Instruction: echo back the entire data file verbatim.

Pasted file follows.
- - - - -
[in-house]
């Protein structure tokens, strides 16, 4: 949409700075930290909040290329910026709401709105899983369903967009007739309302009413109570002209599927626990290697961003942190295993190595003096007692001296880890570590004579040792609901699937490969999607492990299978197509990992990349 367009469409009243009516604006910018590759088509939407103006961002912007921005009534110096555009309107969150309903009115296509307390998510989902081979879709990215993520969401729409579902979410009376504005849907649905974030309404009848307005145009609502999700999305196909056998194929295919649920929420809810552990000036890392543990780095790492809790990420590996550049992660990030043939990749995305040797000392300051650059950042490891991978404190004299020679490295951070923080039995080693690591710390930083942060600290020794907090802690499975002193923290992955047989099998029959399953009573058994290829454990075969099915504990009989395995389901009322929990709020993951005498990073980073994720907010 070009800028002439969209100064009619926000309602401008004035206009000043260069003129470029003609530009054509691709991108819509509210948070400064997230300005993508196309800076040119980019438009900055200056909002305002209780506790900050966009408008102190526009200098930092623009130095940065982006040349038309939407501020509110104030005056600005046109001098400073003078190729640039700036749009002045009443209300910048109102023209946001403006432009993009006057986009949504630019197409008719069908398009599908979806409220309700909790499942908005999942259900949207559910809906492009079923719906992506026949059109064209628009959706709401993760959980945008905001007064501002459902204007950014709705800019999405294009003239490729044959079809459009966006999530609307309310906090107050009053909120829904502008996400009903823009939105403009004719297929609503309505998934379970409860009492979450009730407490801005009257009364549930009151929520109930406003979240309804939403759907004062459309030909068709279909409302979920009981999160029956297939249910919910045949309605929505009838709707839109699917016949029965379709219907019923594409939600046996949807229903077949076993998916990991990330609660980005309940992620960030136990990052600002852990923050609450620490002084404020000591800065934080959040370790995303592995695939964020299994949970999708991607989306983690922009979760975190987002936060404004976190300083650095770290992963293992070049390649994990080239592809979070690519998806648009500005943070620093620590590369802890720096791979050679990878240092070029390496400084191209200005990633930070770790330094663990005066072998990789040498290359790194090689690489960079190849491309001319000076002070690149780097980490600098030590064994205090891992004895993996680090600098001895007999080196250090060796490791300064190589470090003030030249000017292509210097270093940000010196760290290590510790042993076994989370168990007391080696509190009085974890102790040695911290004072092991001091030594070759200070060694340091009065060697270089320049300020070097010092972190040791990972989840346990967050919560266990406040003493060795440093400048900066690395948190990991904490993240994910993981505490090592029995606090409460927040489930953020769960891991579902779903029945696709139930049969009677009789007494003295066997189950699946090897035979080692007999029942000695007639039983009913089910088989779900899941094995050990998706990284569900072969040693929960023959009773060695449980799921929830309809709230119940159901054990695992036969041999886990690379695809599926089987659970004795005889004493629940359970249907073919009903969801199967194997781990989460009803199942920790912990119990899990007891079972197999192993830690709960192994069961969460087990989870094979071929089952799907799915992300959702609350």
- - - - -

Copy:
[in-house]
């Protein structure tokens, strides 16, 4: 949409700075930290909040290329910026709401709105899983369903967009007739309302009413109570002209599927626990290697961003942190295993190595003096007692001296880890570590004579040792609901699937490969999607492990299978197509990992990349 367009469409009243009516604006910018590759088509939407103006961002912007921005009534110096555009309107969150309903009115296509307390998510989902081979879709990215993520969401729409579902979410009376504005849907649905974030309404009848307005145009609502999700999305196909056998194929295919649920929420809810552990000036890392543990780095790492809790990420590996550049992660990030043939990749995305040797000392300051650059950042490891991978404190004299020679490295951070923080039995080693690591710390930083942060600290020794907090802690499975002193923290992955047989099998029959399953009573058994290829454990075969099915504990009989395995389901009322929990709020993951005498990073980073994720907010 070009800028002439969209100064009619926000309602401008004035206009000043260069003129470029003609530009054509691709991108819509509210948070400064997230300005993508196309800076040119980019438009900055200056909002305002209780506790900050966009408008102190526009200098930092623009130095940065982006040349038309939407501020509110104030005056600005046109001098400073003078190729640039700036749009002045009443209300910048109102023209946001403006432009993009006057986009949504630019197409008719069908398009599908979806409220309700909790499942908005999942259900949207559910809906492009079923719906992506026949059109064209628009959706709401993760959980945008905001007064501002459902204007950014709705800019999405294009003239490729044959079809459009966006999530609307309310906090107050009053909120829904502008996400009903823009939105403009004719297929609503309505998934379970409860009492979450009730407490801005009257009364549930009151929520109930406003979240309804939403759907004062459309030909068709279909409302979920009981999160029956297939249910919910045949309605929505009838709707839109699917016949029965379709219907019923594409939600046996949807229903077949076993998916990991990330609660980005309940992620960030136990990052600002852990923050609450620490002084404020000591800065934080959040370790995303592995695939964020299994949970999708991607989306983690922009979760975190987002936060404004976190300083650095770290992963293992070049390649994990080239592809979070690519998806648009500005943070620093620590590369802890720096791979050679990878240092070029390496400084191209200005990633930070770790330094663990005066072998990789040498290359790194090689690489960079190849491309001319000076002070690149780097980490600098030590064994205090891992004895993996680090600098001895007999080196250090060796490791300064190589470090003030030249000017292509210097270093940000010196760290290590510790042993076994989370168990007391080696509190009085974890102790040695911290004072092991001091030594070759200070060694340091009065060697270089320049300020070097010092972190040791990972989840346990967050919560266990406040003493060795440093400048900066690395948190990991904490993240994910993981505490090592029995606090409460927040489930953020769960891991579902779903029945696709139930049969009677009789007494003295066997189950699946090897035979080692007999029942000695007639039983009913089910088989779900899941094995050990998706990284569900072969040693929960023959009773060695449980799921929830309809709230119940159901054990695992036969041999886990690379695809599926089987659970004795005889004493629940359970249907073919009903969801199967194997781990989460009803199942920790912990119990899990007891079972197999192993830690709960192994069961969460087990989870094979071929089952799907799915992300959702609350």